The Word is Murder by Anthony Horowitz

wordisWhat an interesting and curious story this is.  I couldn’t help thinking when I first picked this up that Horowitz took a real risk here in writing a story in which he himself narrates but I’m pleased to say that the risk paid off and was in fact a clever ploy – I found myself becoming totally sucked in and really enjoying this.   A whodunnit with a difference.

At the start of the story we learn of Diana Cowper who within hours of visiting a funeral parlour to arrange her own funeral is found dead in her apartment.  The police commission one of their own PIs (Hawthorn) who specialises in unusual cases and he in turn approaches Horrowitz to write a story based simply on the facts of the case.  It’s a very unusual way of coming up with a story but I have to admit, after my initial reluctance I became completely absorbed in this untraditional style whodunit and I think that Horrowitz makes a great Watson to Hawthorn’s Holmes.

This is such an unusual way of telling the story because it mixes all sorts of truths in with the fiction which perhaps seems a puzzling way of writing a story and yet at the same time adds a level of realism that made me at times wonder if these events did actually take place.  I suppose if you think of the Holmes stories, they’re narrated by Watson who gives his version of accounts and this is a very similar way of telling the story.  We don’t always see what Hawthorn is up to and although there are clues throughout the book Horrowitz, like Watson, quite often misinterprets them – which again is such an unusual twist to the story because he’s the writer – so he knows what’s happening after all.  This is a total head warp to be honest but for me it worked.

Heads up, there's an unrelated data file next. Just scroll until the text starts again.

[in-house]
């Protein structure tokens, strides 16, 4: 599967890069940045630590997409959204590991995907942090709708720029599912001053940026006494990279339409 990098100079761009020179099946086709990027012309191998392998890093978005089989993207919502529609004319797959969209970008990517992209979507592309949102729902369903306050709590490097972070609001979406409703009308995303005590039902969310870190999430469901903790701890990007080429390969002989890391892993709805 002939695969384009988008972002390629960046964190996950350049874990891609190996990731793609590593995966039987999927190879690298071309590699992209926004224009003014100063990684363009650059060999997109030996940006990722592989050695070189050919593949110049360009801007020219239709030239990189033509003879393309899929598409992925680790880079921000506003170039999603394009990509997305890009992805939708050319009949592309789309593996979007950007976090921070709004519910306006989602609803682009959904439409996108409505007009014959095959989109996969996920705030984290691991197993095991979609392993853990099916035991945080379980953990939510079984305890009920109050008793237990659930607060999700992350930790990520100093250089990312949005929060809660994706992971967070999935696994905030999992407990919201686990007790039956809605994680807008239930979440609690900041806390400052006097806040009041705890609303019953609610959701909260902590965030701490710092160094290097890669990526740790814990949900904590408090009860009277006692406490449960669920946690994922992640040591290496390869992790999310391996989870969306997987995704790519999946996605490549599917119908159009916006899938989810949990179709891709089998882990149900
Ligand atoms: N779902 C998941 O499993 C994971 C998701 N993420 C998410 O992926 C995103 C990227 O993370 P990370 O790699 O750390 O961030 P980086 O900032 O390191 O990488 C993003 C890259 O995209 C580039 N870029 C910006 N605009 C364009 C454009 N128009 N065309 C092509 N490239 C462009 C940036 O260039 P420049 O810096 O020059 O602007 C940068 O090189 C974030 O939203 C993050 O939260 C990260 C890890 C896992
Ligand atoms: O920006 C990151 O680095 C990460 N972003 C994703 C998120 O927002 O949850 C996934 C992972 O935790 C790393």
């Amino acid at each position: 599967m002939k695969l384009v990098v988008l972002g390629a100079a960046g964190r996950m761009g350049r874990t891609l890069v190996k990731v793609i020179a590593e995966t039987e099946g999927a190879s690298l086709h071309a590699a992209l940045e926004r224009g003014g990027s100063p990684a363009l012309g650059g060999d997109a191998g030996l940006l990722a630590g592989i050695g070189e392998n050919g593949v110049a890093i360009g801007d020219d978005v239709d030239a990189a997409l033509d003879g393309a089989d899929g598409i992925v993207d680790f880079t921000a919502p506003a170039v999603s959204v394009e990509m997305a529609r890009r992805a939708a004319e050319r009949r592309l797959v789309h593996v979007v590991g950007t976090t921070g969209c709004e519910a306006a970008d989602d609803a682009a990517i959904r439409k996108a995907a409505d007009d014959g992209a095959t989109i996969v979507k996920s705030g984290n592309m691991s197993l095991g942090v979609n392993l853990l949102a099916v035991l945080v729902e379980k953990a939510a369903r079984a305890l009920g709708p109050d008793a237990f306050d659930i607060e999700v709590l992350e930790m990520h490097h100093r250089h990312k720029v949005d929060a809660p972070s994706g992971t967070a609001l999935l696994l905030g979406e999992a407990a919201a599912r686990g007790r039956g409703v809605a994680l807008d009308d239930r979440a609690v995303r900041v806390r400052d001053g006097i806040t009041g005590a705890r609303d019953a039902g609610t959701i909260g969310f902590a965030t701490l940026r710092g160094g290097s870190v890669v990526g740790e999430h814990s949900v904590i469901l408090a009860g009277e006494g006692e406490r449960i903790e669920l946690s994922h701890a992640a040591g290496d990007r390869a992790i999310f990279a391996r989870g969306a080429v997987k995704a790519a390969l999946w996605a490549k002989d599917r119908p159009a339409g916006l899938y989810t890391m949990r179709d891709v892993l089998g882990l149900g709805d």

I won’t go into the plot.  There are twists and turns aplenty.  Red herrings and clues dot the pages and undoubtedly some readers may pick things up quicker than I did as we follow the breadcrumb trail but I was caught up in the events and anxious to turn the pages.

In terms of the characters, well, Horrowitz plays himself, obviously!  It’s an interesting element to the book in which we watch his internal struggles to remain with a story that appears to be running out of his control, to deal with a character that he actually doesn’t really like as the story starts and the concerns he has about whether anybody would even pick up this book and read it – it all feels like extra layers that all add their own individual elements.  Then we have Hawthorn.  He’s this secretive, blunt, not always terribly nice character who seems to be riddled with prejudices that simmer just beneath the surface.  Did I like him?  Well, at the start he’s definitely a cold fish but he reluctantly becomes more human as the plot progresses and eventually gives up some of his secrets.  I love his clinical methods of deduction that are, again, Holmes-like.  He just comes out with random statements and seems to have this pleasure in listening to Horrowitz trying to figure out how he reached such conclusions.

All in all I thoroughly enjoyed this – I rather hope, in fact, that Horrowitz decides to continue with more stories from H&H  – I think they made a great team and I could imagine this being a series that wins a good following.  A modern day Holmes and Watson, an intriguing story and a tale of observation.  I would certainly read more.

Thanks to the publisher for providing me with a copy through Netgalley.  The above is my own opinion.


10 Responses to “The Word is Murder by Anthony Horowitz”

  1. Tammy

    This format does sound unusual. I do like when authors try new things, glad you enjoyed it!

    • @lynnsbooks

      It was really good actually. Not at all fantasy I hasten to add but I like the idea of a modern day style Holmes and Watson and thing there is definitely the possibility of more stories from these two – I hope so anyway.
      Lynn 😀

  2. sjhigbee

    I really like the sound of this one – thank you for a great review, Lynn. It is always fun to hear about something a bit different:)

    • @lynnsbooks

      This is definitely different and I really enjoyed it.
      Lynn 😀

  3. Mogsy @ BiblioSanctum

    The author writes himself into the novel? Well, I guess that’s pretty unusual, but fun if they can pull it of! This sounds like a case where it really works 🙂

    • @lynnsbooks

      It was a bit odd at first but I felt it really worked out well.

  4. Carmen

    I like the sound of this quirky novel.

  5. Danya @ Fine Print

    I’ve watched a few of the TV shows that Horowitz has written/created, but I have yet to read one of his novels. Clearly I need to remedy that, because this concept sounds very intriguing! I have been craving a good mystery lately.

    • @lynnsbooks

      This is a really unusual idea and it feels like it’s almost being set up as a Watson/Holmes type idea. I hope so.
      Lynn 😀

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